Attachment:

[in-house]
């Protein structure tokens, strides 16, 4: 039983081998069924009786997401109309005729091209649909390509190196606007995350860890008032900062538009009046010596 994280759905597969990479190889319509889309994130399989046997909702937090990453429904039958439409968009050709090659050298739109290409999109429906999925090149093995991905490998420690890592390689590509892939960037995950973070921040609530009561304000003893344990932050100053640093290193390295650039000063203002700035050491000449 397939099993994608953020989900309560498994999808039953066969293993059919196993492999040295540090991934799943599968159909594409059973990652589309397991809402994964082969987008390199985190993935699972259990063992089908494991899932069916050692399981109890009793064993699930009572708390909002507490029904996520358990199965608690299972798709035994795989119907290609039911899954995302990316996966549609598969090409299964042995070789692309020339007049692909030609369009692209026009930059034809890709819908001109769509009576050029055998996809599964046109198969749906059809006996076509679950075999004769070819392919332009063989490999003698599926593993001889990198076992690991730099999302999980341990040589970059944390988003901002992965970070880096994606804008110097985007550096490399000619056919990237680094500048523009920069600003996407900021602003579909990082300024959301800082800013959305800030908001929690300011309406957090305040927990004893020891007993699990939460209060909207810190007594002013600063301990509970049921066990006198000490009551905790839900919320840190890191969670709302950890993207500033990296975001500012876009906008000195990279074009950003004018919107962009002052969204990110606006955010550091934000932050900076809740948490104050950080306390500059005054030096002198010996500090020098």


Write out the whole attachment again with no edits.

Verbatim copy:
[in-house]
């Protein structure tokens, strides 16, 4: 039983081998069924009786997401109309005729091209649909390509190196606007995350860890008032900062538009009046010596 994280759905597969990479190889319509889309994130399989046997909702937090990453429904039958439409968009050709090659050298739109290409999109429906999925090149093995991905490998420690890592390689590509892939960037995950973070921040609530009561304000003893344990932050100053640093290193390295650039000063203002700035050491000449 397939099993994608953020989900309560498994999808039953066969293993059919196993492999040295540090991934799943599968159909594409059973990652589309397991809402994964082969987008390199985190993935699972259990063992089908494991899932069916050692399981109890009793064993699930009572708390909002507490029904996520358990199965608690299972798709035994795989119907290609039911899954995302990316996966549609598969090409299964042995070789692309020339007049692909030609369009692209026009930059034809890709819908001109769509009576050029055998996809599964046109198969749906059809006996076509679950075999004769070819392919332009063989490999003698599926593993001889990198076992690991730099999302999980341990040589970059944390988003901002992965970070880096994606804008110097985007550096490399000619056919990237680094500048523009920069600003996407900021602003579909990082300024959301800082800013959305800030908001929690300011309406957090305040927990004893020891007993699990939460209060909207810190007594002013600063301990509970049921066990006198000490009551905790839900919320840190890191969670709302950890993207500033990296975001500012876009906008000195990279074009950003004018919107962009002052969204990110606006955010550091934000932050900076809740948490104050950080306390500059005054030096002198010996500090020098």